Against this lively backdrop plays out a largely straightforward narrative, but one that is just as emotionally accomplished. It is best surmised through reference to another film, one featured briefly in ROMA (and presumably figuring significantly in Cuarón’s youth): Marooned. The few seconds of footage presented are of two astronauts lost in space, comparisons to Gravity seem obvious. But more relevant is its reflection of ROMA, in which we find Cleo in a situation aptly described by that titular verb. She is indigenous and yet appears an outsider – the children she minds ask why she speaks in a language they don’t understand. She loses her virginity to a man who promptly up sticks when she reveals the baby she’s unwillingly carrying. The closest to family we can decipher are her employers. They are all happy together, but there is an inescapable distance separating them. That she is an employee always threatens to undo any sense of belonging, and thus she watches from the exterior. Cuarón understands the socio-political nature of this character but decides against didacticism, instead preferring a subtlety. Just hints at the wider picture, caught in the back of frame, or in a brief exchange. Most disruptive is a student protest that breaks into violence, but even this is treated as a passing event rather than a subject for comment or analysis. Cuarón’s Mexico is not an academic representation, but a snapshot. In one scene a wedding is taking place just out of focus – the end to another film perhaps, but nothing to do with this one. A world that breathes beyond the camera’s end.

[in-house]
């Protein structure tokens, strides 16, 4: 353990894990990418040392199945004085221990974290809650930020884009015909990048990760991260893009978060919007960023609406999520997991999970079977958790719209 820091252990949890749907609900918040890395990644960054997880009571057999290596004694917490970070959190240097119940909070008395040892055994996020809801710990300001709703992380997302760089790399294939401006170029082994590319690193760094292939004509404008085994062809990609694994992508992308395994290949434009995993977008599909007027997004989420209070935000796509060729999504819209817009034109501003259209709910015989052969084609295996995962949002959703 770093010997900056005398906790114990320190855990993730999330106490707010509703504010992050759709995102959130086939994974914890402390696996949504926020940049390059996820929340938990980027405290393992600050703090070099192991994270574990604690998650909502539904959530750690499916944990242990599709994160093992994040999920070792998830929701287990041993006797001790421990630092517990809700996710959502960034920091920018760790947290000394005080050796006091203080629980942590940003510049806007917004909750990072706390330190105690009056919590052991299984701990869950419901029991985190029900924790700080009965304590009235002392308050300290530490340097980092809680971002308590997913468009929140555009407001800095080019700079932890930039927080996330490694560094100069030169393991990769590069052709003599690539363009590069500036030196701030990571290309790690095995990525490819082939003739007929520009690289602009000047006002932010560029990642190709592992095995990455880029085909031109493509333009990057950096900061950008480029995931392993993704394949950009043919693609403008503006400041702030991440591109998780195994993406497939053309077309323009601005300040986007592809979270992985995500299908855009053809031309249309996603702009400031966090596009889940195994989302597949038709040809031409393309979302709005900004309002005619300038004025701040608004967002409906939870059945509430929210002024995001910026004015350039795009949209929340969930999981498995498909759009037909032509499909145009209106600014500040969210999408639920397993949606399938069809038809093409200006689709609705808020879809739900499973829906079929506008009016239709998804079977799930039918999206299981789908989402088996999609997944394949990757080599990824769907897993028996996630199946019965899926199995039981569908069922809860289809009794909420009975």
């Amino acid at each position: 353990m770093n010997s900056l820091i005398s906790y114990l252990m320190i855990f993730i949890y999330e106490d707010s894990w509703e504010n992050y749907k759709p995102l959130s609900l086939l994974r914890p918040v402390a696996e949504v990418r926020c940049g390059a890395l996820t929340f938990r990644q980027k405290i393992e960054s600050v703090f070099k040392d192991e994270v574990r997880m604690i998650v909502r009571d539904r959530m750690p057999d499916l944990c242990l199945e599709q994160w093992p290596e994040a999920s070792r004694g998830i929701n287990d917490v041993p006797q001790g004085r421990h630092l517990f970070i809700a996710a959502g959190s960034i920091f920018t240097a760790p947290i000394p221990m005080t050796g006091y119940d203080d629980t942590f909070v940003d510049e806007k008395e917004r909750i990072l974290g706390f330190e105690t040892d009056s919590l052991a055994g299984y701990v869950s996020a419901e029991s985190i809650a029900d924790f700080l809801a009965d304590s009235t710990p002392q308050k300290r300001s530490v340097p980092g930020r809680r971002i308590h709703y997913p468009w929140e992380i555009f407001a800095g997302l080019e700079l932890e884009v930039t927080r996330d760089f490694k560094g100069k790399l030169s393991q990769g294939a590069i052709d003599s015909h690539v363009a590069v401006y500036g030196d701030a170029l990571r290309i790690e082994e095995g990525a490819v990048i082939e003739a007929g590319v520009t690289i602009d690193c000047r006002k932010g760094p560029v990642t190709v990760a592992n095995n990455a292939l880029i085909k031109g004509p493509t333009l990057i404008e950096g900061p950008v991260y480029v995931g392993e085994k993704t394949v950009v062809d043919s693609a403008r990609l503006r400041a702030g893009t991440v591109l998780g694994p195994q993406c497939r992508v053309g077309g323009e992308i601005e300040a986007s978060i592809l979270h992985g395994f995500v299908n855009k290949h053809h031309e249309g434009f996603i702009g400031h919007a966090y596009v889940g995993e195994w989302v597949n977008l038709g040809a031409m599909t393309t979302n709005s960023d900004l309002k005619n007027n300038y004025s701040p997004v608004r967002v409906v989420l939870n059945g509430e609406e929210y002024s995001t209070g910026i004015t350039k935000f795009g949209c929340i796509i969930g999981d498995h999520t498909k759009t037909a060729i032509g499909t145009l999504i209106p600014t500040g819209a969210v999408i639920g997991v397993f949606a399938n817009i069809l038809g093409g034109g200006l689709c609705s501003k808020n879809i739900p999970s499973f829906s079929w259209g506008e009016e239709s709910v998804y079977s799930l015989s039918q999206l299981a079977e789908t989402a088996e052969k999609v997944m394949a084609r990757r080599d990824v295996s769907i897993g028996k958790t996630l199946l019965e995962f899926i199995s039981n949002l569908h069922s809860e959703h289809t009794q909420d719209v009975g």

Supporting this flowing and often moving story is Cuarón’s typically excellent formal ability. His style is consistent with his earlier works in that it emphasises long takes and conjoined scenes, but is also more specifically adapted for this project. His use of long traversals to capture the streets of Mexico City are almost tableaux, encompassing details without lingering. He also makes use of extended panning shots, exploring the family home with its corners and crevices. This is again an understanding of space and its importance – the home acts as a location, but also a tactile part of the characters’ lives. This is just as true on the rooftop, where an extended shot captures the various maids on various other houses all washing up at once to the rumble of the city streets below. This may be the story of one family, but so many others exist on its fringes.